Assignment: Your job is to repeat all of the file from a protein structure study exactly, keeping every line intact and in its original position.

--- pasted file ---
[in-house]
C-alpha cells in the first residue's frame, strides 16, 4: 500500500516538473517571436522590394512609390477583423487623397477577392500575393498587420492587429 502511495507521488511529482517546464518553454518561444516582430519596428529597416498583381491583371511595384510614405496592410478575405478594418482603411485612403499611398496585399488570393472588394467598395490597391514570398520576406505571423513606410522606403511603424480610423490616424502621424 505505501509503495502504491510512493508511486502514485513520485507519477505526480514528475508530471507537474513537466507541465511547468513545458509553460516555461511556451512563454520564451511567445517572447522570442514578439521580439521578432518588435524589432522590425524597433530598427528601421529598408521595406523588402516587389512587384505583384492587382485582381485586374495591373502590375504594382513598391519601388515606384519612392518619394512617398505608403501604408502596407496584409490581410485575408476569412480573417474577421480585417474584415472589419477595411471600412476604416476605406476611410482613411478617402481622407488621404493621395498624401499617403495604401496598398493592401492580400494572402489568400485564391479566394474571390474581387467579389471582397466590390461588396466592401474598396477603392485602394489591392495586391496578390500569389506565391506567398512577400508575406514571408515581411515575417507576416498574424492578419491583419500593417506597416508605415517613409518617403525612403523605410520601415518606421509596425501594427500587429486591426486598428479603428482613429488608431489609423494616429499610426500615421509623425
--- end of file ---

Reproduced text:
[in-house]
C-alpha cells in the first residue's frame, strides 16, 4: 500500500516538473517571436522590394512609390477583423487623397477577392500575393498587420492587429 502511495507521488511529482517546464518553454518561444516582430519596428529597416498583381491583371511595384510614405496592410478575405478594418482603411485612403499611398496585399488570393472588394467598395490597391514570398520576406505571423513606410522606403511603424480610423490616424502621424 505505501509503495502504491510512493508511486502514485513520485507519477505526480514528475508530471507537474513537466507541465511547468513545458509553460516555461511556451512563454520564451511567445517572447522570442514578439521580439521578432518588435524589432522590425524597433530598427528601421529598408521595406523588402516587389512587384505583384492587382485582381485586374495591373502590375504594382513598391519601388515606384519612392518619394512617398505608403501604408502596407496584409490581410485575408476569412480573417474577421480585417474584415472589419477595411471600412476604416476605406476611410482613411478617402481622407488621404493621395498624401499617403495604401496598398493592401492580400494572402489568400485564391479566394474571390474581387467579389471582397466590390461588396466592401474598396477603392485602394489591392495586391496578390500569389506565391506567398512577400508575406514571408515581411515575417507576416498574424492578419491583419500593417506597416508605415517613409518617403525612403523605410520601415518606421509596425501594427500587429486591426486598428479603428482613429488608431489609423494616429499610426500615421509623425